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A MOMENT OF REFLECTION Rd 14 Sydney Swans v Collingwood Post-game, Collingwood coach Mick Malthouse can cut a contemplative figure. During the game, he works with a manic energy, his competitive streak given full voice, his football brain in top gear. Then the siren goes. Sometimes, the energy is transferred from the box to the players. On other occasions, the fire dims and the teacher within is most evident when he addresses his team. Although he is direct, confronting and challenging people to be the best they can be, he understands the extent of his demands. “It can be easy to lose. It’s never easy to win.” Put that away in the memory bank when the going gets tough. It’s one of Malthouse’s. Later, among only the coaches, he will assess the game, the performances of individuals and the team. Sometimes he is more forgiving than many would expect. At all times he is empathetic. But what separates him is the mind like a steel trap: asserting, questioning and tumbling ideas around in his head. Wisdom and brilliance combined. The coach, at that point with 650 games behind him, in his 28th and final year doing the job he has helped define. Here, Collingwood had just defeated the Sydney Swans by six points in the week after a bye. There would be no rest from that point on. PETER RYAN PHOTO: CRAIG GOLDING/AFL PHOTOS









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ETTS GOOD, BETTER, BETTS Rd 18 Essendon v Carlton



Two minutes into Carlton’s match againstt Essendon in round 18, Eddie ddie Betts kicked the first goal of the game. Two hours later, Betts had a career-high tally of eight to his name in a supreme performance in the art of being the modern small forward. Betts took marks on the lead, picked up crumbs from marking contests, and even kicked a contender for goal of the year. Pinned up against the point post, Betts feigned to kick once before spinning into space and snapping a brilliant goal over his shoulder. All season, Carlton’s goalkicking trio of Betts, Andrew Walker and Jeff Garlett troubled opposition defences. This night, it was Betts’ turn to find—and create—holes in Essendon’s. CALLUM TWOMEY PHOTO: DAVID CALLOW/AFL PHOTOS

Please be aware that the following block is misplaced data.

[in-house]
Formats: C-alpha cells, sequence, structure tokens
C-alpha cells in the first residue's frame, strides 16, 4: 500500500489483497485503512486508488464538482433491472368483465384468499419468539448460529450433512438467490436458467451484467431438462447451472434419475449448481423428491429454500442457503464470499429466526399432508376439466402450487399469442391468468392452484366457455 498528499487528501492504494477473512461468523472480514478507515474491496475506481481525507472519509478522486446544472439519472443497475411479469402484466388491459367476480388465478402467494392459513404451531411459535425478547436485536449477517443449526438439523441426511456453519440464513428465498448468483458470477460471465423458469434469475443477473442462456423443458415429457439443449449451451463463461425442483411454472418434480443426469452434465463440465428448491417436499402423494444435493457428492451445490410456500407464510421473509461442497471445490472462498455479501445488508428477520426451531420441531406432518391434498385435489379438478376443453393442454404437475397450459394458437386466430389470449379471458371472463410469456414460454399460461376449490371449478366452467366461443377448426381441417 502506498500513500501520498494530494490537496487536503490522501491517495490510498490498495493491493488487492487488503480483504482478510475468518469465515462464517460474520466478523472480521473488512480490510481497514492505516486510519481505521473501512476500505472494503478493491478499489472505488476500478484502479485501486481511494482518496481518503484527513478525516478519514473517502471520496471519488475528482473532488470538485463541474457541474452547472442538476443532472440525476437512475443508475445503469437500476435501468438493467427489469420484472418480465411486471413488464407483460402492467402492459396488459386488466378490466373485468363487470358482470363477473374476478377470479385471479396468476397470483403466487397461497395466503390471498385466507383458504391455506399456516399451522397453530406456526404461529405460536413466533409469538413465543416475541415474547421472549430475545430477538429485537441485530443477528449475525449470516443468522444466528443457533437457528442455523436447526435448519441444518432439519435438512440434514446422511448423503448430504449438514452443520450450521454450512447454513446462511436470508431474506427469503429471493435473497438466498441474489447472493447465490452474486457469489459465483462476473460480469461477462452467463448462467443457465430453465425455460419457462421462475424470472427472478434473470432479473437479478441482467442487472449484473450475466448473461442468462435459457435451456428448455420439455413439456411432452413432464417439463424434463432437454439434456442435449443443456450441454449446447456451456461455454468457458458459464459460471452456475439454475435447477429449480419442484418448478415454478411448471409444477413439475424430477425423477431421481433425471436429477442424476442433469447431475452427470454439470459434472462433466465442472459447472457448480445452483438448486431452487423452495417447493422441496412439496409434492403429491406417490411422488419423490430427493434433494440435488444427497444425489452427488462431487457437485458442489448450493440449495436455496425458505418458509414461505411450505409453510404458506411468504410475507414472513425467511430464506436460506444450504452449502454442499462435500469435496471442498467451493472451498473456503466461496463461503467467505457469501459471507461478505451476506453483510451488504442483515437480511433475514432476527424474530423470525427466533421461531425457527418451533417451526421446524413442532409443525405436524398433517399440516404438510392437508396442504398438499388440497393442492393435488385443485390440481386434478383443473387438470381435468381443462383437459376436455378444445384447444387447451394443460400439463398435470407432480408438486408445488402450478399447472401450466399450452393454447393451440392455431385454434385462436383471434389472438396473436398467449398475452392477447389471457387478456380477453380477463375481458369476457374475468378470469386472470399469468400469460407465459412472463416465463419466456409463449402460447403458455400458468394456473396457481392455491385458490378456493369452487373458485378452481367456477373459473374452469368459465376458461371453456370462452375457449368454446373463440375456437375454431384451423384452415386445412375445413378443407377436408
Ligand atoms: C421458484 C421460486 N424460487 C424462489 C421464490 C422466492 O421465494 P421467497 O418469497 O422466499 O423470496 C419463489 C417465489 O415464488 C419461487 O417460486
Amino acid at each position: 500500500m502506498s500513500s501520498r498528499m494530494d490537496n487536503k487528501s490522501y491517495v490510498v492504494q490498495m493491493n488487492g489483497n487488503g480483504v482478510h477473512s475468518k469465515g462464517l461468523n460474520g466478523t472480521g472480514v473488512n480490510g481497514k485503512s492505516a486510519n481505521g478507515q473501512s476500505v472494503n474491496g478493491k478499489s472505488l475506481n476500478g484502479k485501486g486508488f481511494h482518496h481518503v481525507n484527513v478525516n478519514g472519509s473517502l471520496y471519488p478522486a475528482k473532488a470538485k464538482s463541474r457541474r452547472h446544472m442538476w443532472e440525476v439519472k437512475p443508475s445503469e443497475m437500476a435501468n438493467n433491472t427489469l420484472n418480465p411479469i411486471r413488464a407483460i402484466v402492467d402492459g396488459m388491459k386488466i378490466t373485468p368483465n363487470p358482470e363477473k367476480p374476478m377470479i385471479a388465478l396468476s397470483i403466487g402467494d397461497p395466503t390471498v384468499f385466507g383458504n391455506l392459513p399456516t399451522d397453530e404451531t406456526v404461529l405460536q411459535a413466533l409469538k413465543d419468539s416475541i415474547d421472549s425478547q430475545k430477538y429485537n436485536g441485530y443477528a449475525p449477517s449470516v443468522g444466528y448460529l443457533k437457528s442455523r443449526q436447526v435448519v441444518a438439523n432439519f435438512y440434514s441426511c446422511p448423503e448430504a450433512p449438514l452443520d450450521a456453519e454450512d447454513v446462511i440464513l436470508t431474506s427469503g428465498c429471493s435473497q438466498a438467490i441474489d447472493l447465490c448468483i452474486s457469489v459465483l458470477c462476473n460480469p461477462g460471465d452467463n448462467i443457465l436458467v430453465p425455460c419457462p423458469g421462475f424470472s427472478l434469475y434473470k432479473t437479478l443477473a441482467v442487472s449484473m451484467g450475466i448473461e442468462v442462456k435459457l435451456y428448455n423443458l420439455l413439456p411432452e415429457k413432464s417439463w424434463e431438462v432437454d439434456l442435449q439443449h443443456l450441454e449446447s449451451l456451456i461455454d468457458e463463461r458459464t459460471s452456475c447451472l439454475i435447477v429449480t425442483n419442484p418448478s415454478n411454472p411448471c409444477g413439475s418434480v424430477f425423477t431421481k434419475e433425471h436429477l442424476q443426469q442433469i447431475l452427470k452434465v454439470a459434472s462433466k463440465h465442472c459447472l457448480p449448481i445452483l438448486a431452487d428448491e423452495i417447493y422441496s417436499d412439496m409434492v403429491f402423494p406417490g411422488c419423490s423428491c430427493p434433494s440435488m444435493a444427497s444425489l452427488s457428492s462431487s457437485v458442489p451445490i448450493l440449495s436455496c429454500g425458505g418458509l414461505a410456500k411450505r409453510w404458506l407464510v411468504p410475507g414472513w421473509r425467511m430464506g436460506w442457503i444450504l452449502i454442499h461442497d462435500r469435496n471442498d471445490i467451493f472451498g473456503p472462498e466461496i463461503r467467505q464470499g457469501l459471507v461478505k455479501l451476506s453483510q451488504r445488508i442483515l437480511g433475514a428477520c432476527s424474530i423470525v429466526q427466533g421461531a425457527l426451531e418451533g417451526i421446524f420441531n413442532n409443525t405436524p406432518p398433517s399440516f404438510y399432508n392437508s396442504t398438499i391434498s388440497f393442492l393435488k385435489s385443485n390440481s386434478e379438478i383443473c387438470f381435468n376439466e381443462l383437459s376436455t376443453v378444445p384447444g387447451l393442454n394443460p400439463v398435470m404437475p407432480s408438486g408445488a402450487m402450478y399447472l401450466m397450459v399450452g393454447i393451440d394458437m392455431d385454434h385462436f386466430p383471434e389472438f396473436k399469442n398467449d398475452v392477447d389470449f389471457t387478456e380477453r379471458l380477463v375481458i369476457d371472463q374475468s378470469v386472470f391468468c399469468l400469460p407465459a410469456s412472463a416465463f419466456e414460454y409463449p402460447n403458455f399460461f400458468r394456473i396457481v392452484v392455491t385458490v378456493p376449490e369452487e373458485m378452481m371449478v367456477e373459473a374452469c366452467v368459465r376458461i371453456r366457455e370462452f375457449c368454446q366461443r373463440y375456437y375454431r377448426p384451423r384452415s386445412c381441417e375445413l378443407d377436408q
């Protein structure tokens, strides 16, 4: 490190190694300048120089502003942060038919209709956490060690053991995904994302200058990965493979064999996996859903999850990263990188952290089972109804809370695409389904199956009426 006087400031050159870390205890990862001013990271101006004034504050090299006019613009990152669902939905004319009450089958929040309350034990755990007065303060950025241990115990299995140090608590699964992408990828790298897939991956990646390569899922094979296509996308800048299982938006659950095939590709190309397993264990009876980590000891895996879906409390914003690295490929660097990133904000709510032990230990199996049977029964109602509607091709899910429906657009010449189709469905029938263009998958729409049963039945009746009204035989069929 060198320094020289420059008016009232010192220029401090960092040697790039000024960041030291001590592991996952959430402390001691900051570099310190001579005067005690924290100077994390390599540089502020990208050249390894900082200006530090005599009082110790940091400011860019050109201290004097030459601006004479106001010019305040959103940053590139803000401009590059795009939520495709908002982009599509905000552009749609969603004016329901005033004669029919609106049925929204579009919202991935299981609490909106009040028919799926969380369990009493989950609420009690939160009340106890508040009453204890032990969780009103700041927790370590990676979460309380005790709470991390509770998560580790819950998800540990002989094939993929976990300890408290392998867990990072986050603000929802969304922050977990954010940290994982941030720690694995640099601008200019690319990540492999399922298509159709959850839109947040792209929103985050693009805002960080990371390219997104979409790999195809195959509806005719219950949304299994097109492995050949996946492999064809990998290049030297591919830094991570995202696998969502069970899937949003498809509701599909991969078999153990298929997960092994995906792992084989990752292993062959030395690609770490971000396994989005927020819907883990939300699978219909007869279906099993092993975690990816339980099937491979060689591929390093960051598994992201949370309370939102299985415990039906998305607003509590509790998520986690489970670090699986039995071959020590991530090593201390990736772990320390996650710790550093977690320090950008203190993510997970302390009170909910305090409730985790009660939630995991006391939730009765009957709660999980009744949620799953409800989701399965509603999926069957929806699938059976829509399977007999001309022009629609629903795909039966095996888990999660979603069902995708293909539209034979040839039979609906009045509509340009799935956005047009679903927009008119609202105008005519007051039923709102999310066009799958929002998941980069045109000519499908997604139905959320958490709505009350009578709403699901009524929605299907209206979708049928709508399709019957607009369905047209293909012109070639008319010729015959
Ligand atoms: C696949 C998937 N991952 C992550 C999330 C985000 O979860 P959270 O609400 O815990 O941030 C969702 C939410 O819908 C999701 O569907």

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Supporting your Passion

KNOWING NO FEAR Rd 1 Brisbane Lions v Fremantle

Brisbane Lions captain Jonathan Brown is one of the competition’s most courageous players. His career has been built on attacking the ball flat out, no matter what is coming his way. This single-minded approach has earned Brown universal respect and helped him achieve numerous team and individual accolades. But it took a toll on him in 2011. In this photo from round one, Brown had just out-bodied Fremantle opponent Antoni Grover to take a trademark chest mark. However, as he threw himself backwards to clutch the ball, Dockers defender Luke McPharlin accidentally collected him with his knee as he ran in

to help Grover. Brown suffered multiple ple facial fractures in the incident that sidelined him for seven weeks. In round 17 against Geelong, Brown suffered more facial fractures when he ran back with the flight of the ball into an n oncoming pack headed by teammate Mitch tch Clark. But don’t expect Brown’s misfortune to change the way he plays. After his collision with Clark, he said simply: “I’ll do the same thing next time this type of situation arises.”